Short-term in vitro effects of low frequency ultrasound on odontoblast-like cells

Ben Scheven, Jane Millard, Paul Cooper, Simon Lea, Anthony Walmsley, Anthony Smith

Research output: Contribution to journalArticle

30 Citations (Scopus)

Abstract

In this study, the effects of low frequency ultrasound (US) were examined on odontoblasts, the primary cell responsible for dentinogenesis and dentine repair. An established odontoblast-like cell line, MDPC-23, was subjected to 30 kHz ultrasound at three different power settings. US induced a marginal level of cell death (3% to 4%) at lower amplitudes rising to 25% cell death at the highest power tested. The latter was reflected in a 30% decrease in cell attachment after 4 to 24 h of culture, while the number of adherent cells was reduced by approximately 10% to 15% in the lower power groups. Cell replication after 24 h, as measured by BrdU incorporation, showed no significant changes in the US-treated groups. Gene expression analyses demonstrated a moderate dose-dependent increase in the expression of GAPDH (glyseraldehyde-3-phosphate dehydrogenase)-normalised collagen type I, osteopontin (OPN), transforming growth factor-beta1 (TGFbeta1) and the heat shock protein (hsp) 70. The greatest change was found in the expression of the small hsp 25/27, which showed a two- to six-fold increase following US treatment. No significant effects were observed for alkaline phosphatase (ALP) and core-binding factor A1 (CBFA1/Runx2) expression levels. This is the first report describing US effects on odontoblasts. Further studies are warranted to elucidate US effects on odontoblast function and to evaluate US as a therapeutic application in dentine repair.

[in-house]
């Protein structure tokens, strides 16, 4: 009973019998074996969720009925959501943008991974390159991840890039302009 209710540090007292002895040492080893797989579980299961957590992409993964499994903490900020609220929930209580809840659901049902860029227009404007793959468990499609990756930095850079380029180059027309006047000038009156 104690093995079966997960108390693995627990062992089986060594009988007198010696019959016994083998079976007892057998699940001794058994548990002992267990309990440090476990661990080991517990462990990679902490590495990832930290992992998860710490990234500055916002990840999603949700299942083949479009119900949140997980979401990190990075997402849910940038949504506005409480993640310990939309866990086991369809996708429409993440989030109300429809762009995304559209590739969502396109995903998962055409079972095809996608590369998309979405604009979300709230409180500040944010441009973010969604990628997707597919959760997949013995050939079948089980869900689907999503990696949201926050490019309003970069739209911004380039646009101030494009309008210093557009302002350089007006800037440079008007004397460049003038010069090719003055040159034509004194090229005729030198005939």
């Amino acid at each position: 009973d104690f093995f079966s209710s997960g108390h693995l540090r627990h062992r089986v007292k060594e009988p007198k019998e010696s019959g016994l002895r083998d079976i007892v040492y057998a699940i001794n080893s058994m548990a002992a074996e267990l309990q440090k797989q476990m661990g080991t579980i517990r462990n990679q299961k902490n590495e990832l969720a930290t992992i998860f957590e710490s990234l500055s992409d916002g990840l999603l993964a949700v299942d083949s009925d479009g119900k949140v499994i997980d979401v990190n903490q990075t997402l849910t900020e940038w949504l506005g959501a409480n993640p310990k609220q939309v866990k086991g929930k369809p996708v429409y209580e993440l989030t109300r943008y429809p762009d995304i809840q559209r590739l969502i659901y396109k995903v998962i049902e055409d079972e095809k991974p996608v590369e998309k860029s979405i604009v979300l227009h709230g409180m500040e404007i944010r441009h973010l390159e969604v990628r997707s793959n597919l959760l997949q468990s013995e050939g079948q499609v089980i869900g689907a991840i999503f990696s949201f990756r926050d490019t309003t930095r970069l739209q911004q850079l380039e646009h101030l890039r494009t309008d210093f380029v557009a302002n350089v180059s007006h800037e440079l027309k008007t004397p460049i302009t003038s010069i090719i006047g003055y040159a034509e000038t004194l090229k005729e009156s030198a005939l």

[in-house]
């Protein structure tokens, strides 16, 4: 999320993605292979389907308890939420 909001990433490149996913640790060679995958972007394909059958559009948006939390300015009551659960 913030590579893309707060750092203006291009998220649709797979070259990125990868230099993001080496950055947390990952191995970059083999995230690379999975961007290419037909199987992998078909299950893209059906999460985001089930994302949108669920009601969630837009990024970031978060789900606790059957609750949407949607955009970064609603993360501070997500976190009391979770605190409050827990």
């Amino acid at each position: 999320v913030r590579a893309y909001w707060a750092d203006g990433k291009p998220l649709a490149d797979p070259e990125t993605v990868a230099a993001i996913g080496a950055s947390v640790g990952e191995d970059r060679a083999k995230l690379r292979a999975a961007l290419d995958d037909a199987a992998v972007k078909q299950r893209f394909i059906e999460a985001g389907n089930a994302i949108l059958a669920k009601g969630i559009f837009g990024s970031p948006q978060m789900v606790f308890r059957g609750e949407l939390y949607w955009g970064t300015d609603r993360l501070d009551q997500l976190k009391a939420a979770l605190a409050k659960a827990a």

Original languageEnglish
Pages (from-to)1475-82
Number of pages8
JournalUltrasound in Medicine & Biology
Volume33
Issue number9
DOIs
Publication statusPublished - 1 Sep 2007

Keywords

  • cell proliferation
  • cell viability
  • odontoblast
  • ultrasound
  • gene expression
  • cell adhesion
  • heat shock protein
  • tooth repair

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